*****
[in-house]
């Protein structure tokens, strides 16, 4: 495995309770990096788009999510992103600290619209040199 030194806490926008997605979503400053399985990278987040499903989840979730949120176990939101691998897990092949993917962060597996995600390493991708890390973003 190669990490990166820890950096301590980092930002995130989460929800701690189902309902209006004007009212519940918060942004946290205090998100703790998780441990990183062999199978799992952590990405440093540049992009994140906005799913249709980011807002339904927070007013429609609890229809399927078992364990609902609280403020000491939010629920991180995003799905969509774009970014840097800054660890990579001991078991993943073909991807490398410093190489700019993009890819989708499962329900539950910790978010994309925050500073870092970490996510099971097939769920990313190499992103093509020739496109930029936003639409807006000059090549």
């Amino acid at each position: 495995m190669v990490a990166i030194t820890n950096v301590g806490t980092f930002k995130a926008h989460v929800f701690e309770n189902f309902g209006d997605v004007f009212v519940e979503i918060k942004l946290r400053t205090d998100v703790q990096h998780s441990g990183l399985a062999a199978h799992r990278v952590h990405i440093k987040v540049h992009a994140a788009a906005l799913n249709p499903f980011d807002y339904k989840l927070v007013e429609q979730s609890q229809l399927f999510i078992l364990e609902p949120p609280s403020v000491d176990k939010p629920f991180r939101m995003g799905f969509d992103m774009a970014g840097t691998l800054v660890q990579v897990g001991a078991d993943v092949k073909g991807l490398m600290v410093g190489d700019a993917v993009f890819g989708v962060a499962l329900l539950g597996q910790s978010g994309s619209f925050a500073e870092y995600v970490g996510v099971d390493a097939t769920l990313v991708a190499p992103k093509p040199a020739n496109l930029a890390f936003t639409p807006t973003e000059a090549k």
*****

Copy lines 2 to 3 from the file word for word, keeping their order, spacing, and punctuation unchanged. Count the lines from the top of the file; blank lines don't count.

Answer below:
């Protein structure tokens, strides 16, 4: 495995309770990096788009999510992103600290619209040199 030194806490926008997605979503400053399985990278987040499903989840979730949120176990939101691998897990092949993917962060597996995600390493991708890390973003 190669990490990166820890950096301590980092930002995130989460929800701690189902309902209006004007009212519940918060942004946290205090998100703790998780441990990183062999199978799992952590990405440093540049992009994140906005799913249709980011807002339904927070007013429609609890229809399927078992364990609902609280403020000491939010629920991180995003799905969509774009970014840097800054660890990579001991078991993943073909991807490398410093190489700019993009890819989708499962329900539950910790978010994309925050500073870092970490996510099971097939769920990313190499992103093509020739496109930029936003639409807006000059090549």
């Amino acid at each position: 495995m190669v990490a990166i030194t820890n950096v301590g806490t980092f930002k995130a926008h989460v929800f701690e309770n189902f309902g209006d997605v004007f009212v519940e979503i918060k942004l946290r400053t205090d998100v703790q990096h998780s441990g990183l399985a062999a199978h799992r990278v952590h990405i440093k987040v540049h992009a994140a788009a906005l799913n249709p499903f980011d807002y339904k989840l927070v007013e429609q979730s609890q229809l399927f999510i078992l364990e609902p949120p609280s403020v000491d176990k939010p629920f991180r939101m995003g799905f969509d992103m774009a970014g840097t691998l800054v660890q990579v897990g001991a078991d993943v092949k073909g991807l490398m600290v410093g190489d700019a993917v993009f890819g989708v962060a499962l329900l539950g597996q910790s978010g994309s619209f925050a500073e870092y995600v970490g996510v099971d390493a097939t769920l990313v991708a190499p992103k093509p040199a020739n496109l930029a890390f936003t639409p807006t973003e000059a090549k």